Monday, 21 October 2019

Kamuysaurus japonicus: A new species of Hadrosaur from the Late Cretaceous of Hokkaido, Japan.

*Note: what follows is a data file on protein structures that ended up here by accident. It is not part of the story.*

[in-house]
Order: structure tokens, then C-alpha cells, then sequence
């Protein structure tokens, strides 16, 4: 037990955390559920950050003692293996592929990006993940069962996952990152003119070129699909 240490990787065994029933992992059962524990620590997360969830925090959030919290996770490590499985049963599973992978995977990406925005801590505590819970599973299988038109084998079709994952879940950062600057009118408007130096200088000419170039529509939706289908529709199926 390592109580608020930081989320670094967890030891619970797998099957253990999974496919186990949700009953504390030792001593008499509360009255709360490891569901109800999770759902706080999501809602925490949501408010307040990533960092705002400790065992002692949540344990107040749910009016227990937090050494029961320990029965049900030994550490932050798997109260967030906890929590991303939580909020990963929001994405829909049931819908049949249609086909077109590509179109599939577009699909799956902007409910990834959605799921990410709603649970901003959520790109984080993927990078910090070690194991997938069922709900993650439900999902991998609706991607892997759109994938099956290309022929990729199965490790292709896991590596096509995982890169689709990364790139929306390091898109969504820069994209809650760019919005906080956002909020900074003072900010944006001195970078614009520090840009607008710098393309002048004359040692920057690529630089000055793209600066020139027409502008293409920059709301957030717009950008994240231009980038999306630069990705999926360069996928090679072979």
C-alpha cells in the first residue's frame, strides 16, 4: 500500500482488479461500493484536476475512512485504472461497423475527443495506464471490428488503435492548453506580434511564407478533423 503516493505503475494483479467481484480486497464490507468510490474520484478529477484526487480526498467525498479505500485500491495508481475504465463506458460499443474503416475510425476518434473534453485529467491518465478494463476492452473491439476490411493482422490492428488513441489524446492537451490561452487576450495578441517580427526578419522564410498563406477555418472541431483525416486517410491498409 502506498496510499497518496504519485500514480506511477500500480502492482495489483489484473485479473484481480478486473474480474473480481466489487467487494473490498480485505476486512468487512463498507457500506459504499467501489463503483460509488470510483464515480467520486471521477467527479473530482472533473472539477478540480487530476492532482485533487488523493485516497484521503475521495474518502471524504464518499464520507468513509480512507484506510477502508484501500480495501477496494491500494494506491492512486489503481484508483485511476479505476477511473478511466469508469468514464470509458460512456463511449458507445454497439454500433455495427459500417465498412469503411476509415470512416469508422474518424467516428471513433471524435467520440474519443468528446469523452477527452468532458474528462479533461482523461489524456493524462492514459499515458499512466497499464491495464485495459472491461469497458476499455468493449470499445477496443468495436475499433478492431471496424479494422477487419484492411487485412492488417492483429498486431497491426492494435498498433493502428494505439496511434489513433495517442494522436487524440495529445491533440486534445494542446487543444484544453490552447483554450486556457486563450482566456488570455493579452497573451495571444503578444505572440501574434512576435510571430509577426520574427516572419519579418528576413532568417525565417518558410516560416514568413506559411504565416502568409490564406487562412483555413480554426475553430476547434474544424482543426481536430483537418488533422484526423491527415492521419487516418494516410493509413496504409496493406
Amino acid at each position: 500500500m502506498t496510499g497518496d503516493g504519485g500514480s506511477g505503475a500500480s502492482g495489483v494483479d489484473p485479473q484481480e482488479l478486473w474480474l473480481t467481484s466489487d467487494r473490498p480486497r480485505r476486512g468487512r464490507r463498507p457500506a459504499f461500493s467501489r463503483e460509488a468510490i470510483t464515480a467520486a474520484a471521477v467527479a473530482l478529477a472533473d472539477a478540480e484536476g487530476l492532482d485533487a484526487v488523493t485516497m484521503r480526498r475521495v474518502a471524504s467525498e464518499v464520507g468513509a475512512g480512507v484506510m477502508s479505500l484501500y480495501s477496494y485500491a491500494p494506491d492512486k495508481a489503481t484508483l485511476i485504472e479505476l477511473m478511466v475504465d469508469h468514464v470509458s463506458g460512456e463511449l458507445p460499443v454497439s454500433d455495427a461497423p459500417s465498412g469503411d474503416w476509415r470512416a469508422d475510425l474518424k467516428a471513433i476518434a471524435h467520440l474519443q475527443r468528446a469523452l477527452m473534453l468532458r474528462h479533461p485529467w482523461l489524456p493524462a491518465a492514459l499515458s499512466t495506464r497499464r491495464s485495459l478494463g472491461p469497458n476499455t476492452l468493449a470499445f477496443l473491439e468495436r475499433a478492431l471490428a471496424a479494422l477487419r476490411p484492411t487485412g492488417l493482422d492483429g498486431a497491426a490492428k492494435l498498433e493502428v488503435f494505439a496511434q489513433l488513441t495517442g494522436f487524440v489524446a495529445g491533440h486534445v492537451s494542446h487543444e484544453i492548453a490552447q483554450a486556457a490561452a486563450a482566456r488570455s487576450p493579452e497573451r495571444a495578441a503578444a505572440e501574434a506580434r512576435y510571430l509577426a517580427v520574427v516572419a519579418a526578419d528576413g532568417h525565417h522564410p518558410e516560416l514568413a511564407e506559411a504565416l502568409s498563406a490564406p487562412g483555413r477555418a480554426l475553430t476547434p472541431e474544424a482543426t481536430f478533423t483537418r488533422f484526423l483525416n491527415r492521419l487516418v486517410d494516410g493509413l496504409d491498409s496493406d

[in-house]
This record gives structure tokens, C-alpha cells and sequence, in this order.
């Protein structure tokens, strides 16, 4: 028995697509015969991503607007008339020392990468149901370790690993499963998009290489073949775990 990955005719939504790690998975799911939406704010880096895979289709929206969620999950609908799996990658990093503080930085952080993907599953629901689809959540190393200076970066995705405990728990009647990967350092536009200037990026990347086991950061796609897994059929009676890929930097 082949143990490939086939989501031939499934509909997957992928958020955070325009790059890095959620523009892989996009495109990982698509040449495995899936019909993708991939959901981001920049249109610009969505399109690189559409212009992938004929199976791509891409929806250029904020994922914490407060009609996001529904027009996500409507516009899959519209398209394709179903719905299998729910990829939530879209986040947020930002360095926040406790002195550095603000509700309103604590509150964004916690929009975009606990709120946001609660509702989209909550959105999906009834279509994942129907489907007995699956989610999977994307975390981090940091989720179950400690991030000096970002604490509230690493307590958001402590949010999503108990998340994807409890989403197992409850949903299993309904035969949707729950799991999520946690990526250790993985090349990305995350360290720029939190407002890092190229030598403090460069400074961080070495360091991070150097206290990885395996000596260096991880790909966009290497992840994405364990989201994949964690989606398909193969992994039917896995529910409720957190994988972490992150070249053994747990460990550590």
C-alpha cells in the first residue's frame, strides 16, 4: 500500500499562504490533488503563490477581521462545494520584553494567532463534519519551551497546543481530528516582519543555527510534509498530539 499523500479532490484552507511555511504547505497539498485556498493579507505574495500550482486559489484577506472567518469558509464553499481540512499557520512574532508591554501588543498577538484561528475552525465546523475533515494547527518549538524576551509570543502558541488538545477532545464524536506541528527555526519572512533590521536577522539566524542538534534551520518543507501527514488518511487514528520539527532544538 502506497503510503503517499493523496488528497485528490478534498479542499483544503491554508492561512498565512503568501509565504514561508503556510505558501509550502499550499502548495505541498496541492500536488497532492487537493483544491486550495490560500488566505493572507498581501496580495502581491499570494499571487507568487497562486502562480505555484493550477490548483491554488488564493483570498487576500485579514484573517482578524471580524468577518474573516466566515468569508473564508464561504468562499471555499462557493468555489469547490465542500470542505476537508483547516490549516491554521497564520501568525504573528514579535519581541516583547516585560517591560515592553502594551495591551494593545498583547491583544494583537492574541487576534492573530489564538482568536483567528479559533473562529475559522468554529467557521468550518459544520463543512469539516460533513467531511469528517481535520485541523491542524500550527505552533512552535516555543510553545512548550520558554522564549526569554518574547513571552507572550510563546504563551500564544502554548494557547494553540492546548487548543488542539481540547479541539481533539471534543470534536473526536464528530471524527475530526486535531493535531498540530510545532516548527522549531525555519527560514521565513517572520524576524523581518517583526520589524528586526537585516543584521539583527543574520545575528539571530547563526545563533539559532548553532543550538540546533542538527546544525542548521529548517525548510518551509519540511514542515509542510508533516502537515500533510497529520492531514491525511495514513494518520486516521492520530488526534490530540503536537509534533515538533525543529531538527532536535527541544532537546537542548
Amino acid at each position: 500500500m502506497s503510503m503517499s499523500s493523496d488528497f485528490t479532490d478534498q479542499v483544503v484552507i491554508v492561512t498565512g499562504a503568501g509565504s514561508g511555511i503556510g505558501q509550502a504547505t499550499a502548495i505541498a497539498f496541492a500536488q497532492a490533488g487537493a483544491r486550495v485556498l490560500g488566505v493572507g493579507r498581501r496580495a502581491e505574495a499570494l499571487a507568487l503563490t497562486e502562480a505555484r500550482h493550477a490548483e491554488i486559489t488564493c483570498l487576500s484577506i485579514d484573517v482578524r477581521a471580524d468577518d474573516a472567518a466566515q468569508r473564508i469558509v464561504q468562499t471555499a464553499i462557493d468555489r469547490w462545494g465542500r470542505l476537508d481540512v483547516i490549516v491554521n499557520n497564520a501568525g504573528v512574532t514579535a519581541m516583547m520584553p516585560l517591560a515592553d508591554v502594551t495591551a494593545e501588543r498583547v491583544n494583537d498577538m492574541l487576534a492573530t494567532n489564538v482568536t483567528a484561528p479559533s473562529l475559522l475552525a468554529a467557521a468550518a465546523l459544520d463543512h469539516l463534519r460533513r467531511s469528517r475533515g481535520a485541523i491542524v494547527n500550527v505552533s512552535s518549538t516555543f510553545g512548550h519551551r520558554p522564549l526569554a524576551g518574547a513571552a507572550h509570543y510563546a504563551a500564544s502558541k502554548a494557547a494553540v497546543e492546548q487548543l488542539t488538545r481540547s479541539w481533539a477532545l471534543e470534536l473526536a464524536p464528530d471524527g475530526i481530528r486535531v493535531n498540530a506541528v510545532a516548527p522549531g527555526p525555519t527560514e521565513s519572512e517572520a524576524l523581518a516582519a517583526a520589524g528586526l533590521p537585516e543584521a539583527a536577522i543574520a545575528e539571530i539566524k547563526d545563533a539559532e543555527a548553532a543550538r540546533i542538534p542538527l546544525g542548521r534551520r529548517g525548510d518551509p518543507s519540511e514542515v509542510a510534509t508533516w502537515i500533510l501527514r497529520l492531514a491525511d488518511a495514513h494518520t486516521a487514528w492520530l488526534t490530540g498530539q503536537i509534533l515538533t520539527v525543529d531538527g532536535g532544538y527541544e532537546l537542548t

Hadrosaurs, or Duck-Billed Dinosaurs, were large herbivorous Ornithischian Dinosaurs widespread across Laurasia (Eurasia plus North America; Laurasia split away from the southern continents in the Triassic, the split into North America and Eurasia during the Cretaceous) as well as South America and Antarctica during the Late Cretaceous. They were descended from the earlier Iguanadontids, but with more sophisticated jaws and teeth, which allowed them to chew their food, not by side-to-side motion as in a modern mammal, but by a unique flexion of the upper jaw parts, which moved apart as the lower jaw moved upwards (from which scientists conclude these Dinosaurs must have had lips, unlike any modern relative of the Dinosaurs). The term 'Hadrosauroid' refers to the widest possible grouping of Hadrosaurs, including all animals in the group after their evolutionary split with the Iguanadontids in the Early Cretaceous, whereas the most derived members of the group are split into two subgroups, the Lambeosaurs, which had hollow bony crests, thought to have been used for making sounds, and the Saurolophides, or Hadrosaurines, which either lacked crests or had solid ones.